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right at the termination of the measure. It surely cannot be difficult to conceive that this music, with all its simplicity, by its strict unison with poetry might operate more powerfully in public exhibitions than the artificial melody of modern times.

The noblest kind of ode sung at the banquet is indicated by the instruction given by Penelope to the Bard:

Phemius, let acts of gods and heroes old,
What ancient bards in hall and bow'r have told,
Attemper'd to the lyre, your voice employ;
Such the pleas'd ear will drink with silent joy,!.

Pope's Translation of the Odyssey, book 1. There were three sorts of musical instruments, according to Cassiodorus (Op. č. p. 507), called Percussionalia, Tensibilia, and Inflatila. The percussionalia were silver or brazen disks, which when struck with some force, yielded a sweet ringing. The tensibilia were cords tied with art, which, on being struck with a plectrum, soothed the ear with a delightful sound; as the various kinds of cytharæ. The inflatila were wind instruments, as tubæ, calami, organa, panduria, &c.

A particular Triclinium, or dining-room', was used during the summer season; and there were other rooms equally appropriated to autumn, spring, and winter. The enhancement of

gratification was diligently studied by varying the apartments at each successive period of the year; and the several arrangements belonging to each were so carefully ordained, that every triclinium bad a number of tables of different kinds, and each table its particular dishes, vessels, and attendants'. To order a dinner, was an office which required the exercise of judicious propriety. Horace says,

1 Triclinium is a word derived from the Greek, and literally signifies three beds or couches; but it is also applied to the apartment containing the couches upon which the Romans were accustomed to recline at their meals. Pitiscus, Lexicon Antiq. Rom.

? The Roman tables were circular; and inlaid marble tables, particularly with the beautiful green marble of Tænarus, were highly prized.

3 Vitruvius, lib. vi. cap. 7; and Martial, lib. vii. epig. 48.

If not exact and elegant of taste,

Let none presume to understand a feast?. The entertainment consisted of three courses ; and as apples were always brought up in the last course, so were eggs in the first, whence the common sentence, “Ab ovo usque ad mala,' From the egg to the apple ; or, From the beginning to the end of the feast.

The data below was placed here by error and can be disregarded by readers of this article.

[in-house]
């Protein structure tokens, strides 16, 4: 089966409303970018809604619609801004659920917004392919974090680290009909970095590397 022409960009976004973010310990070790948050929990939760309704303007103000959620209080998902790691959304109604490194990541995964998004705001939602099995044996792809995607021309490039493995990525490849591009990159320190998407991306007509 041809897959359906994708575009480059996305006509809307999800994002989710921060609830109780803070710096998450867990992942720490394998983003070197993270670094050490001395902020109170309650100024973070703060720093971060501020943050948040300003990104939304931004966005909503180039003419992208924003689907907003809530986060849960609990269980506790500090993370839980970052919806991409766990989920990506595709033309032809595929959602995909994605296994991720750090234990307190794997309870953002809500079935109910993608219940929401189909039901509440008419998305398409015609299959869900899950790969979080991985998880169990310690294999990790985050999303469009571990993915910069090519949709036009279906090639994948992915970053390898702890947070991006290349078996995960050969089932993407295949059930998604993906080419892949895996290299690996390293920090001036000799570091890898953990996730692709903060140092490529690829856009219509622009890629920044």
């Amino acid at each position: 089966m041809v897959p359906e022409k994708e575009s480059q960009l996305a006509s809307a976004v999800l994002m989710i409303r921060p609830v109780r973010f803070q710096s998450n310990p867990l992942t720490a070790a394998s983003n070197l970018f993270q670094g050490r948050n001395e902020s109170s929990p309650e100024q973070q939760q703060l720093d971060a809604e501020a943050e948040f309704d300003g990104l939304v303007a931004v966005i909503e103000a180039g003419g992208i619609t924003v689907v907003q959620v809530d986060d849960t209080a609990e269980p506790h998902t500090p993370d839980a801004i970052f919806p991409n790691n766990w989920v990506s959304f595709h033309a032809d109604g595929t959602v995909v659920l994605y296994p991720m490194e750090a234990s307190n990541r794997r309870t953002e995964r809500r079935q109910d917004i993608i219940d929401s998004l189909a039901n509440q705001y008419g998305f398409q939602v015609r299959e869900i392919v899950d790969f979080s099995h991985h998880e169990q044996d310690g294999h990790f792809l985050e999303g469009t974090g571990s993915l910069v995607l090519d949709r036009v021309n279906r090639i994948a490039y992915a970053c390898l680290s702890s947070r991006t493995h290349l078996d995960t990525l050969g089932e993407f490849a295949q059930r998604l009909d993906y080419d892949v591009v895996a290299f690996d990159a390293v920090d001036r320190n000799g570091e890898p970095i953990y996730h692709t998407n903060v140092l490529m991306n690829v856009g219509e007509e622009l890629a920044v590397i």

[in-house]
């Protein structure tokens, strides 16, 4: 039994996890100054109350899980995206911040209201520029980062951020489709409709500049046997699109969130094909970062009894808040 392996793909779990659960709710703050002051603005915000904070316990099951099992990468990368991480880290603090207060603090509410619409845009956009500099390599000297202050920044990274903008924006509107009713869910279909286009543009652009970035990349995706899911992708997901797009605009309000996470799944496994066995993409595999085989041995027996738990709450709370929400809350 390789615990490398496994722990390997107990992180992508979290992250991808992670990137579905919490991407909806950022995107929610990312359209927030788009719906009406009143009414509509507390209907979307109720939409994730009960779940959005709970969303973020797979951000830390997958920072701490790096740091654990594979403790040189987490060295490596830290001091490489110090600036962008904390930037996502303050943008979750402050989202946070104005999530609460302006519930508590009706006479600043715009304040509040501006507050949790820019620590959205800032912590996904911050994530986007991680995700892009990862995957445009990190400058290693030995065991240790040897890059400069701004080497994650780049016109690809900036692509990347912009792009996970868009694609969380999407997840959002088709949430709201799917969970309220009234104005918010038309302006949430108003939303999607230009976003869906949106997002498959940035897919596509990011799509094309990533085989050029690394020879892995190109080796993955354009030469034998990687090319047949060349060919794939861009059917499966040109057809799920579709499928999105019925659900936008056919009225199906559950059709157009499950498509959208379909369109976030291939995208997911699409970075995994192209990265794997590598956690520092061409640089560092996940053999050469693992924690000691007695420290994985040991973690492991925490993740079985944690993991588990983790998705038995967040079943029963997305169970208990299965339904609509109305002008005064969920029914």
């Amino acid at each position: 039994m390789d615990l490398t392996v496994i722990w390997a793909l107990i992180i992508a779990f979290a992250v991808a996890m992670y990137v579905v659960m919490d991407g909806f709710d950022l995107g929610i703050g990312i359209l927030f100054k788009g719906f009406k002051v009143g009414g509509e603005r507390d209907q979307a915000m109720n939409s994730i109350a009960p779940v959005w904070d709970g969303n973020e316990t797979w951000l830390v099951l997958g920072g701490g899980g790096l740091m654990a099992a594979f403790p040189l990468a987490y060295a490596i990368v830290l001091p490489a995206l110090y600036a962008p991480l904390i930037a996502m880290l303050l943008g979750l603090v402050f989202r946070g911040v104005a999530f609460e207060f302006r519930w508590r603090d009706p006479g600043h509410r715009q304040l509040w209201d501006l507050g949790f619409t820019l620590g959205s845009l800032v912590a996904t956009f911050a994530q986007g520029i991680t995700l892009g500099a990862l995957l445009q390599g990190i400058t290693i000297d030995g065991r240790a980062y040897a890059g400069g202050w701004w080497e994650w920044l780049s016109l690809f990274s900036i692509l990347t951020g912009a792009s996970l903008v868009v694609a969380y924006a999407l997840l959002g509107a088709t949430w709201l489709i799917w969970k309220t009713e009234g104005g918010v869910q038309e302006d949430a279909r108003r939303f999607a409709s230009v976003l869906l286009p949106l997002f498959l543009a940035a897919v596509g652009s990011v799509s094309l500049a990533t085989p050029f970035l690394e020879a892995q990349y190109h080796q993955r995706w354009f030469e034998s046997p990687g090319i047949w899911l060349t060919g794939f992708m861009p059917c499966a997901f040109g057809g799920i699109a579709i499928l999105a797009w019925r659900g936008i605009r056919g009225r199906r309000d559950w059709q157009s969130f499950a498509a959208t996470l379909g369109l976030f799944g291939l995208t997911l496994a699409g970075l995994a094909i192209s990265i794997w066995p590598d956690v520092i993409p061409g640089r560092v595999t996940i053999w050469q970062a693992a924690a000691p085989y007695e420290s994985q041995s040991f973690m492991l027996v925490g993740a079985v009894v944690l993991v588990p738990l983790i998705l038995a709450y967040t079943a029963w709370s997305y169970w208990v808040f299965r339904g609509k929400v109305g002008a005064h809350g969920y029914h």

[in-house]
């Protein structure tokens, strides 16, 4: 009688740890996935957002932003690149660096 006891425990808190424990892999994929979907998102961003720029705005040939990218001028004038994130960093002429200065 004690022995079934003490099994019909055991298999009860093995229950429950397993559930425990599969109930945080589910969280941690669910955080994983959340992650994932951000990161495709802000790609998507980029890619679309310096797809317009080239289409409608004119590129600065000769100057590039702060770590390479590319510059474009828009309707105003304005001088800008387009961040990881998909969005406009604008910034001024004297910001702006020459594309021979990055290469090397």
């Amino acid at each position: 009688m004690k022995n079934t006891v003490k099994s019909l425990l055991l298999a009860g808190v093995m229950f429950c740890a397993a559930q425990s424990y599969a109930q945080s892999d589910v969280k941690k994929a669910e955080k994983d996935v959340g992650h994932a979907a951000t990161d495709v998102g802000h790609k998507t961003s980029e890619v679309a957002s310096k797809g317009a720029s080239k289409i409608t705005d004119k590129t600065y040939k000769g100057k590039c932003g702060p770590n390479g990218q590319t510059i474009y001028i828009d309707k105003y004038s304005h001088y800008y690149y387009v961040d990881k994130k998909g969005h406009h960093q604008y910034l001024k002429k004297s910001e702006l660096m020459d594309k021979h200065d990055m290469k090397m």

The first course, called Antecona, or Gustatio, consisted of eggs and different kinds of shell-fish :

Eggs, large and white, they bring us every day Warm from the recent nest of twisted hay?. At the Cæna, or second course, were served the choicest dainties, amongst which the peacock, a bird of high culinary consequence, was essential'. The principal dish, or Caput Cænæ, was never suffered to be carried from table untasted.

1. Lib. ii. sat. 4. Francis's Translation.
2 Juvenal, sat. 11. Badham's Translation.

s Cicero pleasantly says, he had the boldness to invite Hirtius to dine with him, even without a peacock.

The third course, or Mensa Pomorum, was the dessert, a service of apples and the various sorts of fruit in season. Juvenal promises his friend, that

Apples, which with Picenum's might compare,

Shall meet the Signian and the Syrian pear'. Although table-cloths were not used, it appears that every guest was provided with a napkin : the description of the feast of Nasidienus, in the eighth satire of the second book of Horace, notices it;

Varius from laughing scarcely could refrain,

But put the napkin to his mouth in vain. Another instance of manners may be mentioned on the authority of Silius Italicus, a poet in the reign of Vespasian : whenever the Romans lay down to table, the gods were constantly addressed in prayer:

Nor touch'd the meat, nor tasted was the wine,

Till every guest implor'd the pow'rs divine. This at least, says the Earl of Orrery, was the conduct of a Roman entertainment when ma

1 Sat. 11. Badham.

naged with order; and no other is to be found in the writings of Pliny, whose morals were too delicate to admit of intemperance'.

The Carver, Structor, or Scissor, was a servant whose express duty it was to dismember the articles of the repast: another, or perhaps the same, was employed to set it out in order. Juvenal, in his fifth satire, which is particularly descriptive of a Roman dinner, says:

Behold the carver, who with rare grimace
And pompous air, capers from place to place,
The meats arranging at the master's call,
And with a rapid knife dismemb’ring all;
For 't is no light affair, believe how

Hare, fowl or pheasant are dissected now?. The art of carving meat was taught on wooden models, a circumstance to which the same author alludes in his eleventh satire, where Trypherus, a celebrated cook and perfect master of his profession, is mentioned,


| Pliny's Epistles, vol. i. page 57. Lord Orrery's Translation.

8 Badham's Translation.

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